Apolonia Ancient Art
$1,275.00
This interesting piece is a Greek/Gnathian baby feeder and strainer. This piece dates to the last quarter of the 4th century B.C., and is approximately 3 inches high by 6.25 inches long. This piece is also in superb condition, and has no repair and/or restoration. There are also some spotty white calcite deposits mostly seen on the inner surface and bottom of the vessel, and some attractive root marking. This piece has an applied strap handle on one side of the main body of the vessel, in addition to a closed ended extension that has an open top. This extension allowed one to carefully pour the contents of the vessel into another vessel. The extension also slopes slightly upwards, which also allowed for an even flow with a great deal of control. There are several small holes in the main body of the vessel which acted as a strainer for a liquid that ran from the main body of the vessel into the open topped extension. This piece with this type of extension is commonly known as a "baby feeder", as this type of extension is often seen designed with Roman glass vessels with this description, but this piece was more likely used to filter a liquid such as olive oil. This interesting piece is rare, if not unique, and is a type that I have not seen on the market. This piece also represents the last phase of Apulian ceramic production in southern Italy, as it is a blend with the Gnathian culture. This attractive vessel also has a nice even black lustrous glaze on the outer and inner surfaces of this vessel, and a delicate white painted "vine and ivy leaf" tendril design that is seen running around the lower rim which has incised stems, white leaves, and berries. (For an Apulian/Gnathian ceramic with this analogous ivy vine design see "The Art of South Italy, Vases From Magna Graecia" by Margaret Mayo and Kenneth Hamma, Virginia Museum of Fine Arts Pub., 1982, no. 137.) An extremely rare type that is seldom seen on the market. Ex: Gunther Puhze collection, Germany. Ex: Private New York collection, circa 1990's. (Note: Additional documentation is available to the purchaser.) I certify that this piece is authentic as to date, culture, and condition:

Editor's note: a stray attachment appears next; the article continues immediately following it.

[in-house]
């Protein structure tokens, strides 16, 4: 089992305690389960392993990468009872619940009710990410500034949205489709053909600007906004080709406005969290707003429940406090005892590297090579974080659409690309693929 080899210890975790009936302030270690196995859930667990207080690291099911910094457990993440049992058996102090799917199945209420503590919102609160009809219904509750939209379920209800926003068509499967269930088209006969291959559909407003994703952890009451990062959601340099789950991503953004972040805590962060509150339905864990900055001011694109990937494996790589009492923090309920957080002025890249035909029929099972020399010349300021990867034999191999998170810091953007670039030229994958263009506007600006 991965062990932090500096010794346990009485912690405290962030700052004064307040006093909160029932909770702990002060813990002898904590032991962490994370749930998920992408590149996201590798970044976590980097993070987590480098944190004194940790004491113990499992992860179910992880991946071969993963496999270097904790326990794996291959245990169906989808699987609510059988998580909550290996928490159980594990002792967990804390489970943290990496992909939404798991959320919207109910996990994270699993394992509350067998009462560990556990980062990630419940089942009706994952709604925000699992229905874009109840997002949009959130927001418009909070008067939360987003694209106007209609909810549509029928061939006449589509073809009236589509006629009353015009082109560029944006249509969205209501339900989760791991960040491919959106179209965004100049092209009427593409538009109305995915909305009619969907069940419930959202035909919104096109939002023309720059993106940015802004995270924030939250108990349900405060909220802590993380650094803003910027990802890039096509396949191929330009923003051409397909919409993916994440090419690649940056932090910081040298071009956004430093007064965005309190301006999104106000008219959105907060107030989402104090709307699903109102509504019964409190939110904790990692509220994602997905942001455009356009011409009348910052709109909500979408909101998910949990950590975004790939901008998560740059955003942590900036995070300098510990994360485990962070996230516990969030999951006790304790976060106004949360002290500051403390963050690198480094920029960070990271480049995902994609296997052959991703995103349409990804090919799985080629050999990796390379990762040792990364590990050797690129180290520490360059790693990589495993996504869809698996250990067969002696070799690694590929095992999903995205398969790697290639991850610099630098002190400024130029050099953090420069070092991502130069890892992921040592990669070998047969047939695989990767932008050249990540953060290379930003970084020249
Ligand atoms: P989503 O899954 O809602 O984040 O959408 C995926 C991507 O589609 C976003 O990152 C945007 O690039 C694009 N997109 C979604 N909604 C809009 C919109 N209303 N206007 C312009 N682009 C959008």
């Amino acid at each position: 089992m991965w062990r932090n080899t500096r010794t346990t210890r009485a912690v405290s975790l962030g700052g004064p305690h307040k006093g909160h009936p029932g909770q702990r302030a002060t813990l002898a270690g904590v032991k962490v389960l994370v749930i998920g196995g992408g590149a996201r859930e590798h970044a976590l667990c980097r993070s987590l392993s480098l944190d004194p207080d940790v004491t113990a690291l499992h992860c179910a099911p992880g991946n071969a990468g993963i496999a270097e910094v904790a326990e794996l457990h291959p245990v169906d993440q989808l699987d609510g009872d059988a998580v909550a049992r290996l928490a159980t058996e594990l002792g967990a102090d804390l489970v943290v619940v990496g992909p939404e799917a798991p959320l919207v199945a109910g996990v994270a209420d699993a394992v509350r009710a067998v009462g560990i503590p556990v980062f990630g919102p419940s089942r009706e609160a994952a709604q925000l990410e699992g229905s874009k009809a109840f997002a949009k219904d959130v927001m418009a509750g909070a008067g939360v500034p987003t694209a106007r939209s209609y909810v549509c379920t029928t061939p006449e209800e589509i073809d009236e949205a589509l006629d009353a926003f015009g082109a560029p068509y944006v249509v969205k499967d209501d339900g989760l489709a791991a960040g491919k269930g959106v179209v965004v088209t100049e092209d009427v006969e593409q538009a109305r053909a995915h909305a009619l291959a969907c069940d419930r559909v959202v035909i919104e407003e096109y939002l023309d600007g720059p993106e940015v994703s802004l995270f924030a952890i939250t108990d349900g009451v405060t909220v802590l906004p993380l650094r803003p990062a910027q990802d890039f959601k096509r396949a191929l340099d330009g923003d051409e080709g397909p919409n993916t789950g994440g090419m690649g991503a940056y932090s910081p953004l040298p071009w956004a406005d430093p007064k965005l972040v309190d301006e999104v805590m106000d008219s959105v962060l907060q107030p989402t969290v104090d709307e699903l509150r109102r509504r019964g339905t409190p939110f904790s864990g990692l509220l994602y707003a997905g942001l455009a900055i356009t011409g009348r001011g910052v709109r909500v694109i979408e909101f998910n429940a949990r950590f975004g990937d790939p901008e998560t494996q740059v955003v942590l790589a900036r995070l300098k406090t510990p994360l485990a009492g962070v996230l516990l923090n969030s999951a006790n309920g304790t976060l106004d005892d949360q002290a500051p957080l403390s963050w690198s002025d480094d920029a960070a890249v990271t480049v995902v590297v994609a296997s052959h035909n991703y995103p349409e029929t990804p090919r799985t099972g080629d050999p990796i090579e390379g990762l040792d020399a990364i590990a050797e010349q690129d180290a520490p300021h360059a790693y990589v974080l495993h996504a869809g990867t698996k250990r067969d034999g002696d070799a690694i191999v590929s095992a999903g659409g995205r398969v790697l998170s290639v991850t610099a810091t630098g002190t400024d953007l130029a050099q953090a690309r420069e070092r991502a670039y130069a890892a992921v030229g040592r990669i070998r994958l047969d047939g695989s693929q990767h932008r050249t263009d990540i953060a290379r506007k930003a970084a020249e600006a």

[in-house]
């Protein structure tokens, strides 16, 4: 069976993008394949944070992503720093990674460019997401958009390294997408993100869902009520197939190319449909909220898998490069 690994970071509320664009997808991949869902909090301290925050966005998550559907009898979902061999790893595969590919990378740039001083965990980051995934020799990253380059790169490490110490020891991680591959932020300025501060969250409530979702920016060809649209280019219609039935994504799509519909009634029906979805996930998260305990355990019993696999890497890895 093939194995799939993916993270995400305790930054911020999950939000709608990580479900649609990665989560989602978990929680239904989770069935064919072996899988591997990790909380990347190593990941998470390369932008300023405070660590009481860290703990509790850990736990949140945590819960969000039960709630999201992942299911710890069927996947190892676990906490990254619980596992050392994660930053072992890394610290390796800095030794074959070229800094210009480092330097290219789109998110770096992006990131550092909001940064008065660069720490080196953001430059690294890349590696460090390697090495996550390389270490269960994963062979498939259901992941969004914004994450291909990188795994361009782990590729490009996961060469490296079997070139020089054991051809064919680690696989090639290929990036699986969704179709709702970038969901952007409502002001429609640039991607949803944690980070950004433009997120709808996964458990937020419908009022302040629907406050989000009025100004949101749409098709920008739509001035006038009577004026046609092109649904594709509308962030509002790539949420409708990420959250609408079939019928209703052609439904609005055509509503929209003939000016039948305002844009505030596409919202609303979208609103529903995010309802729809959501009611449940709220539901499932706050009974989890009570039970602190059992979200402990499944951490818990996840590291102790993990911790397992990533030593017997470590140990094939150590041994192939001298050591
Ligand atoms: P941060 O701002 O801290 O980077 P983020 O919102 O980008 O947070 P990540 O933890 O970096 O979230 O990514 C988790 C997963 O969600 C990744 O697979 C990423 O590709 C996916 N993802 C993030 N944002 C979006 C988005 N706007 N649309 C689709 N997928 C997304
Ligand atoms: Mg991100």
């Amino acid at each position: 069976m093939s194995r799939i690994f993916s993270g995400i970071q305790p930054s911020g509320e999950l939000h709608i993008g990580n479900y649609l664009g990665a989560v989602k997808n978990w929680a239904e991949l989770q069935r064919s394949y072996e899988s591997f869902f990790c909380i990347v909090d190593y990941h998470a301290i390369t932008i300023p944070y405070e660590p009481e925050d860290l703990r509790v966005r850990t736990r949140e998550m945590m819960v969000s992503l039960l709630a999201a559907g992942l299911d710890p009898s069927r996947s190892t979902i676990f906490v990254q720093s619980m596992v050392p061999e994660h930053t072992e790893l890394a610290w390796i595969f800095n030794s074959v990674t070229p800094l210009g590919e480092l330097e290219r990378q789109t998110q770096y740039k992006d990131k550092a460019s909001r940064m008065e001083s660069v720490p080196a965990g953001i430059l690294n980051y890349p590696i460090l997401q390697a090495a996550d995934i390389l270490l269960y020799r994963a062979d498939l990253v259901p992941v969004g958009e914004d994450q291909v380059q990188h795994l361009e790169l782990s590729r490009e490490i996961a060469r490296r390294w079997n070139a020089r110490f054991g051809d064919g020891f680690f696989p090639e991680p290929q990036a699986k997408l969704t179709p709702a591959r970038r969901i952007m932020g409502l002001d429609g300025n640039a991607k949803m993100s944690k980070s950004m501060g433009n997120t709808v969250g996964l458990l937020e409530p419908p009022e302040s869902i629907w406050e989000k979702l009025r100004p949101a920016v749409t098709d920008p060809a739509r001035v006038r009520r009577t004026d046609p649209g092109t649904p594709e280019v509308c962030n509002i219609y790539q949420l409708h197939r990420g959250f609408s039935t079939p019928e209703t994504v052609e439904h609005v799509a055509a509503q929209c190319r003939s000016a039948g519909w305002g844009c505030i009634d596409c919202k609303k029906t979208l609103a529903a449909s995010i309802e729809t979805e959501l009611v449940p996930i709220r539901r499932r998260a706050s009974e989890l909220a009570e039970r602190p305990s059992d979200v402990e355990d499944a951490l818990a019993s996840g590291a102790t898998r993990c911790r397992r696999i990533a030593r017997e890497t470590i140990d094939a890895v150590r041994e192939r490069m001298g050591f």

All Items : Antiques : Regional Art : Ancient World : Greek : Pre AD 1000 item #1226221
Apolonia Ancient Art
$675.00